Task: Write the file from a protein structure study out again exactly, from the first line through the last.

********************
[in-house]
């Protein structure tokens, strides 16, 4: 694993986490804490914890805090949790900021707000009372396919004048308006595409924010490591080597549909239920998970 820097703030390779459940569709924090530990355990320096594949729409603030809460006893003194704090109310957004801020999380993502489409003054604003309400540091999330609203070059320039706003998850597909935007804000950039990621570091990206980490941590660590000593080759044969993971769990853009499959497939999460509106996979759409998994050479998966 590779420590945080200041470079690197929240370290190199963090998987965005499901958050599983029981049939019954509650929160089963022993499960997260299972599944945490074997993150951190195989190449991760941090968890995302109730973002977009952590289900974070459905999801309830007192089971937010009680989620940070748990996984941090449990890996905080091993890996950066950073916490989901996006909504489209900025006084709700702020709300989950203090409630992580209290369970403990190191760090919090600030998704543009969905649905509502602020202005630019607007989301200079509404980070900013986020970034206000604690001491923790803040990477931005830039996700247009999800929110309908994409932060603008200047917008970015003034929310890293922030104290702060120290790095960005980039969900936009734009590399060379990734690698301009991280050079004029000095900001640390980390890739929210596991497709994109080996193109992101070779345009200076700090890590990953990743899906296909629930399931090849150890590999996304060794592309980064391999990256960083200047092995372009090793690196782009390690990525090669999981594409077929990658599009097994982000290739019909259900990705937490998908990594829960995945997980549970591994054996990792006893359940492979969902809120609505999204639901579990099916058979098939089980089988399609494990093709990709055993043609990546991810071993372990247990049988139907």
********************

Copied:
[in-house]
């Protein structure tokens, strides 16, 4: 694993986490804490914890805090949790900021707000009372396919004048308006595409924010490591080597549909239920998970 820097703030390779459940569709924090530990355990320096594949729409603030809460006893003194704090109310957004801020999380993502489409003054604003309400540091999330609203070059320039706003998850597909935007804000950039990621570091990206980490941590660590000593080759044969993971769990853009499959497939999460509106996979759409998994050479998966 590779420590945080200041470079690197929240370290190199963090998987965005499901958050599983029981049939019954509650929160089963022993499960997260299972599944945490074997993150951190195989190449991760941090968890995302109730973002977009952590289900974070459905999801309830007192089971937010009680989620940070748990996984941090449990890996905080091993890996950066950073916490989901996006909504489209900025006084709700702020709300989950203090409630992580209290369970403990190191760090919090600030998704543009969905649905509502602020202005630019607007989301200079509404980070900013986020970034206000604690001491923790803040990477931005830039996700247009999800929110309908994409932060603008200047917008970015003034929310890293922030104290702060120290790095960005980039969900936009734009590399060379990734690698301009991280050079004029000095900001640390980390890739929210596991497709994109080996193109992101070779345009200076700090890590990953990743899906296909629930399931090849150890590999996304060794592309980064391999990256960083200047092995372009090793690196782009390690990525090669999981594409077929990658599009097994982000290739019909259900990705937490998908990594829960995945997980549970591994054996990792006893359940492979969902809120609505999204639901579990099916058979098939089980089988399609494990093709990709055993043609990546991810071993372990247990049988139907």